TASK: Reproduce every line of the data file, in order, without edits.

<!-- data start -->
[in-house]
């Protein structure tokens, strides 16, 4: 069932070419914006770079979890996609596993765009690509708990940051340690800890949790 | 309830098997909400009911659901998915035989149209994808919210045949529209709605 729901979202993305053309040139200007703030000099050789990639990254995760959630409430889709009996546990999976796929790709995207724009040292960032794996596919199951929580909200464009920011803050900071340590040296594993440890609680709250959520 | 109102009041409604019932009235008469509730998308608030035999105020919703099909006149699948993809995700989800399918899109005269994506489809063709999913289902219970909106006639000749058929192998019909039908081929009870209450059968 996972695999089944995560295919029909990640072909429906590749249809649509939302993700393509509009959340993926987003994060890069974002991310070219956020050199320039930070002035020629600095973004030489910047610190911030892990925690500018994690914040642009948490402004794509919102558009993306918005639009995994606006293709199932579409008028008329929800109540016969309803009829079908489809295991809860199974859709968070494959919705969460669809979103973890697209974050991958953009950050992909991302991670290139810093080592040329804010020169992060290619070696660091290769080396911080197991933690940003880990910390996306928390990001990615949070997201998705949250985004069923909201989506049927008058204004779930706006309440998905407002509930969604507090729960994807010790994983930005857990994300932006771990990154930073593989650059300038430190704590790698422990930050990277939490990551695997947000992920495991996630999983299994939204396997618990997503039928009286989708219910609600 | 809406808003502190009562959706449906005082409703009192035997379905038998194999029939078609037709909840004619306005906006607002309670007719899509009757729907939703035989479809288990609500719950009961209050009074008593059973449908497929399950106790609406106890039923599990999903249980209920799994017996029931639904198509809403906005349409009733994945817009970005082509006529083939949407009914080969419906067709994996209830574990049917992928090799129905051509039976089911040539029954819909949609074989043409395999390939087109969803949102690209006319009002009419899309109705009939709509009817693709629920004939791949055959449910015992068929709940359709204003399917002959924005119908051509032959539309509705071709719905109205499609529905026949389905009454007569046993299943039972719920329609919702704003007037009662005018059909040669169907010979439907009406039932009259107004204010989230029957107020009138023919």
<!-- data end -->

[in-house]
């Protein structure tokens, strides 16, 4: 069932070419914006770079979890996609596993765009690509708990940051340690800890949790 | 309830098997909400009911659901998915035989149209994808919210045949529209709605 729901979202993305053309040139200007703030000099050789990639990254995760959630409430889709009996546990999976796929790709995207724009040292960032794996596919199951929580909200464009920011803050900071340590040296594993440890609680709250959520 | 109102009041409604019932009235008469509730998308608030035999105020919703099909006149699948993809995700989800399918899109005269994506489809063709999913289902219970909106006639000749058929192998019909039908081929009870209450059968 996972695999089944995560295919029909990640072909429906590749249809649509939302993700393509509009959340993926987003994060890069974002991310070219956020050199320039930070002035020629600095973004030489910047610190911030892990925690500018994690914040642009948490402004794509919102558009993306918005639009995994606006293709199932579409008028008329929800109540016969309803009829079908489809295991809860199974859709968070494959919705969460669809979103973890697209974050991958953009950050992909991302991670290139810093080592040329804010020169992060290619070696660091290769080396911080197991933690940003880990910390996306928390990001990615949070997201998705949250985004069923909201989506049927008058204004779930706006309440998905407002509930969604507090729960994807010790994983930005857990994300932006771990990154930073593989650059300038430190704590790698422990930050990277939490990551695997947000992920495991996630999983299994939204396997618990997503039928009286989708219910609600 | 809406808003502190009562959706449906005082409703009192035997379905038998194999029939078609037709909840004619306005906006607002309670007719899509009757729907939703035989479809288990609500719950009961209050009074008593059973449908497929399950106790609406106890039923599990999903249980209920799994017996029931639904198509809403906005349409009733994945817009970005082509006529083939949407009914080969419906067709994996209830574990049917992928090799129905051509039976089911040539029954819909949609074989043409395999390939087109969803949102690209006319009002009419899309109705009939709509009817693709629920004939791949055959449910015992068929709940359709204003399917002959924005119908051509032959539309509705071709719905109205499609529905026949389905009454007569046993299943039972719920329609919702704003007037009662005018059909040669169907010979439907009406039932009259107004204010989230029957107020009138023919």